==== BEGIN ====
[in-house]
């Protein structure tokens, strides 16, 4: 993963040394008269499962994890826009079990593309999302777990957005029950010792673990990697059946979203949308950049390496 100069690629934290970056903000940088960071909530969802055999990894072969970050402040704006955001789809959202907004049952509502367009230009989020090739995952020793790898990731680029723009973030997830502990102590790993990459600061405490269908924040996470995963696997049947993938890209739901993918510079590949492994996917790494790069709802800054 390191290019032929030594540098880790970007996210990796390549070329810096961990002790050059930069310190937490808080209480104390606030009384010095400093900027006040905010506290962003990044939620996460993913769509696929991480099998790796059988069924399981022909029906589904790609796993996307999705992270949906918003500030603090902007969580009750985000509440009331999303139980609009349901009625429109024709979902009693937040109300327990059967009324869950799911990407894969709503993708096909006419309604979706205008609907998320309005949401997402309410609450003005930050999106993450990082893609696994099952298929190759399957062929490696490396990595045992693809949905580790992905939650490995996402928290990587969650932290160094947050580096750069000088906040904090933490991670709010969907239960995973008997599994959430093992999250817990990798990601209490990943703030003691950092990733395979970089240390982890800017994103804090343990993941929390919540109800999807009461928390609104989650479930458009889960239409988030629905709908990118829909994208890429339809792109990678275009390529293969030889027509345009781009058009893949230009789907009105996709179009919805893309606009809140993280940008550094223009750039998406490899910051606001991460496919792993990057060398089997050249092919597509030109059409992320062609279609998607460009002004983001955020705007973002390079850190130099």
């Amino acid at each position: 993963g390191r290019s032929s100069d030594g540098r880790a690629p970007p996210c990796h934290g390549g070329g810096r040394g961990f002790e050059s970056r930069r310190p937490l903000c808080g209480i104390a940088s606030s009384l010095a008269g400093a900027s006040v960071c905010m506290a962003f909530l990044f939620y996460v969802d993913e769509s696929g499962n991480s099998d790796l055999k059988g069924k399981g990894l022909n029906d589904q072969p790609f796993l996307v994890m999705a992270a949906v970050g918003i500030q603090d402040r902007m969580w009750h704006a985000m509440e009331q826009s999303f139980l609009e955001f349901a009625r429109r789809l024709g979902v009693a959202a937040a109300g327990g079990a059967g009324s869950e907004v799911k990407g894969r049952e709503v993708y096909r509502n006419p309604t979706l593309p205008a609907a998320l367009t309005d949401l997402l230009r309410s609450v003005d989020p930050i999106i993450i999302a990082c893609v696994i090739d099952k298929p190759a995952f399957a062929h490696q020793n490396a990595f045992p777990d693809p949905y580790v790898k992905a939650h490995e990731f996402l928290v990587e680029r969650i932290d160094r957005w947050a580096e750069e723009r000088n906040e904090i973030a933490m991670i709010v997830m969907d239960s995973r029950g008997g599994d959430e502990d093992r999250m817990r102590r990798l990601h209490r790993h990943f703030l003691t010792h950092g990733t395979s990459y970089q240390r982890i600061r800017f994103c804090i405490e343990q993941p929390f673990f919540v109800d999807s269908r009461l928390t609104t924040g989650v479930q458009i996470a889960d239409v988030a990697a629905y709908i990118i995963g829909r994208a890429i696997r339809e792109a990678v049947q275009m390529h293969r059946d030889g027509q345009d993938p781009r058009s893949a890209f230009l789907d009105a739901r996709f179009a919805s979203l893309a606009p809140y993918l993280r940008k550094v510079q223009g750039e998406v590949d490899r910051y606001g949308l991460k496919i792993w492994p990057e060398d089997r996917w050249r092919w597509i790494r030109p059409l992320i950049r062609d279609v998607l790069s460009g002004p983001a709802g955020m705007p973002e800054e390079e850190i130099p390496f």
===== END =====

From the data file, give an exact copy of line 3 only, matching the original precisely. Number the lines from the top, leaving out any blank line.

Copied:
């Amino acid at each position: 993963g390191r290019s032929s100069d030594g540098r880790a690629p970007p996210c990796h934290g390549g070329g810096r040394g961990f002790e050059s970056r930069r310190p937490l903000c808080g209480i104390a940088s606030s009384l010095a008269g400093a900027s006040v960071c905010m506290a962003f909530l990044f939620y996460v969802d993913e769509s696929g499962n991480s099998d790796l055999k059988g069924k399981g990894l022909n029906d589904q072969p790609f796993l996307v994890m999705a992270a949906v970050g918003i500030q603090d402040r902007m969580w009750h704006a985000m509440e009331q826009s999303f139980l609009e955001f349901a009625r429109r789809l024709g979902v009693a959202a937040a109300g327990g079990a059967g009324s869950e907004v799911k990407g894969r049952e709503v993708y096909r509502n006419p309604t979706l593309p205008a609907a998320l367009t309005d949401l997402l230009r309410s609450v003005d989020p930050i999106i993450i999302a990082c893609v696994i090739d099952k298929p190759a995952f399957a062929h490696q020793n490396a990595f045992p777990d693809p949905y580790v790898k992905a939650h490995e990731f996402l928290v990587e680029r969650i932290d160094r957005w947050a580096e750069e723009r000088n906040e904090i973030a933490m991670i709010v997830m969907d239960s995973r029950g008997g599994d959430e502990d093992r999250m817990r102590r990798l990601h209490r790993h990943f703030l003691t010792h950092g990733t395979s990459y970089q240390r982890i600061r800017f994103c804090i405490e343990q993941p929390f673990f919540v109800d999807s269908r009461l928390t609104t924040g989650v479930q458009i996470a889960d239409v988030a990697a629905y709908i990118i995963g829909r994208a890429i696997r339809e792109a990678v049947q275009m390529h293969r059946d030889g027509q345009d993938p781009r058009s893949a890209f230009l789907d009105a739901r996709f179009a919805s979203l893309a606009p809140y993918l993280r940008k550094v510079q223009g750039e998406v590949d490899r910051y606001g949308l991460k496919i792993w492994p990057e060398d089997r996917w050249r092919w597509i790494r030109p059409l992320i950049r062609d279609v998607l790069s460009g002004p983001a709802g955020m705007p973002e800054e390079e850190i130099p390496f």